The goal, Weiss said, is for kids to get in 60 minutes of moderate activity -- causing them to sweat and their heart rates to rise -- every day. That hour of activity doesn't need to be all at once, she said, just 60 minutes total throughout the day.
But research shows American kids aren't meeting those goals.
New research from the National Institutes of Health found only about half of U.S. adolescents -- kids ages 11 to 16 -- are active five or more days per week. Local numbers mirror the national findings.
In Clark County, about 50 percent of 10th-graders and 55 percent of 12th-graders do not meet physical activity recommendations, according to the 2012 Healthy Youth Survey, an anonymous survey administered to students across the state.
Younger kids appear to be somewhat more active. Only about 39 percent of sixth-graders and 45 percent of eighth-graders did not meet the guidelines, according to the survey.
While the goal is 60 minutes of moderate activity, Weiss said any activity is great. Walking instead of watching TV, for example, is a positive step, she said.
Kids who are more sedentary will need to work up to the goal of 60 minutes, Weiss said. They may start with 20 minutes a couple days a week and build up, she said.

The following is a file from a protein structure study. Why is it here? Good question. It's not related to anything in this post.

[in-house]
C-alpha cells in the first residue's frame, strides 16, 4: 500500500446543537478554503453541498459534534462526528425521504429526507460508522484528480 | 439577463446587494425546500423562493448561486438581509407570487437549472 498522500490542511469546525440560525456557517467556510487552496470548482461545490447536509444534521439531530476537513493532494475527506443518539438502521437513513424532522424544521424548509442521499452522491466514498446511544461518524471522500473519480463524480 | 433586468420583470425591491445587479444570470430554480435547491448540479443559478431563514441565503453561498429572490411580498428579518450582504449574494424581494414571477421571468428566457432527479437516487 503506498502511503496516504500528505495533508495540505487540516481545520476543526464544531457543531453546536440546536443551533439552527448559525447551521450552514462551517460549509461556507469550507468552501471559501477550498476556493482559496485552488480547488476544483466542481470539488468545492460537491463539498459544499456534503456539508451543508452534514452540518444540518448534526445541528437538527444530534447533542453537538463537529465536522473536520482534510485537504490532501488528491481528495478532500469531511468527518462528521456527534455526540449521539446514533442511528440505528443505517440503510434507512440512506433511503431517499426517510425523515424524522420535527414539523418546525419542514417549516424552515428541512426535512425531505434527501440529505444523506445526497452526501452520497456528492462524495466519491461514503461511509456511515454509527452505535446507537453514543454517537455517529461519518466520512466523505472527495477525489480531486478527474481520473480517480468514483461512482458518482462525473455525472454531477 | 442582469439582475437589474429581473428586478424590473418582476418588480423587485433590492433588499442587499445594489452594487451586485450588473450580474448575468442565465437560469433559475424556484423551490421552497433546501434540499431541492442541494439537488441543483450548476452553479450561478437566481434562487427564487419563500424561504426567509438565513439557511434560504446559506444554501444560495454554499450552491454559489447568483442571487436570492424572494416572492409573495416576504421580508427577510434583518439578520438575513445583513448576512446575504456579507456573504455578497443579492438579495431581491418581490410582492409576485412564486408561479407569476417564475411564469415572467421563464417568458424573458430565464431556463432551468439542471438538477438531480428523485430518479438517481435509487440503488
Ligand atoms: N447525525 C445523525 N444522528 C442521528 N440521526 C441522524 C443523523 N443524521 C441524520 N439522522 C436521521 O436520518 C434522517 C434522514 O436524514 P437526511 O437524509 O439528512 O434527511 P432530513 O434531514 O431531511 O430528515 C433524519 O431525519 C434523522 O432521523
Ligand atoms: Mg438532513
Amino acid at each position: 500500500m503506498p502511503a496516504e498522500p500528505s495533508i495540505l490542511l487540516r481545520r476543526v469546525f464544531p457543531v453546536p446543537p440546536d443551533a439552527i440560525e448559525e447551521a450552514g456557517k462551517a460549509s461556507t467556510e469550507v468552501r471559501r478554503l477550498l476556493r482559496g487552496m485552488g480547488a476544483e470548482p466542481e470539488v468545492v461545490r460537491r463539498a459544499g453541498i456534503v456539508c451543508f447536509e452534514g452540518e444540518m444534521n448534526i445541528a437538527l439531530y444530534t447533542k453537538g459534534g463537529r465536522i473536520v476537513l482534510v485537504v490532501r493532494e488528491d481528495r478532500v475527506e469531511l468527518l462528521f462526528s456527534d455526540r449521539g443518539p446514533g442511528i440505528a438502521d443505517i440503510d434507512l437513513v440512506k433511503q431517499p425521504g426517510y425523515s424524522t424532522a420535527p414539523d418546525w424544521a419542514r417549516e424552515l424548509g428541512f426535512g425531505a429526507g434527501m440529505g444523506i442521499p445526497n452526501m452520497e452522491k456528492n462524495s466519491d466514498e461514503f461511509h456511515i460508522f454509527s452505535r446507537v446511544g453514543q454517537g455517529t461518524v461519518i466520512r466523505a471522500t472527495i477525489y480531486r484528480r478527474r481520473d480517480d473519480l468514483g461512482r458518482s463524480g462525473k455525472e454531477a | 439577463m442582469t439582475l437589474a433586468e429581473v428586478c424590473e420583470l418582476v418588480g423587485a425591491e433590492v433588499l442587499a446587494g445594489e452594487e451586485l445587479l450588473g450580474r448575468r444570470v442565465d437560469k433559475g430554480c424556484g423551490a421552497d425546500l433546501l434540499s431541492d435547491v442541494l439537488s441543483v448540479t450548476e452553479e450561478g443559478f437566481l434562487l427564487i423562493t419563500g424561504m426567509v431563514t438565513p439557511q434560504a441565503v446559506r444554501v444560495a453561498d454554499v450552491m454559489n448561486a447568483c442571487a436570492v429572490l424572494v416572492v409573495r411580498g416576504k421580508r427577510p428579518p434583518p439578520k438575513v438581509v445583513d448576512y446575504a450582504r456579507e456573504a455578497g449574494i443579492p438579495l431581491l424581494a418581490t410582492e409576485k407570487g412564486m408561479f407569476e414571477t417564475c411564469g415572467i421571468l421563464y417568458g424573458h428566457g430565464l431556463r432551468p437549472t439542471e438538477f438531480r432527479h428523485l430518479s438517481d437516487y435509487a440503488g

"We don't want to overwhelm them or feel that it's too much for them," Weiss said. "We want kids to succeed."
Physical activity has numerous benefits for children and adults.
"Everyone, including children, need a certain amount of physical activity to maintain a healthy weight," Mortell said.
Maintaining a healthy weight reduces the risk for obesity-related issues, such as joint pain, diabetes and heart disease, Weiss said.
Exercise also has some added benefits for kids. In addition to weight management, physical activity can promote creativity and imagination and improve social skills when involving other kids, Weiss said. It also improves sleep quality and physical strength, reduces stress and anxiety, and is great for the heart, she said.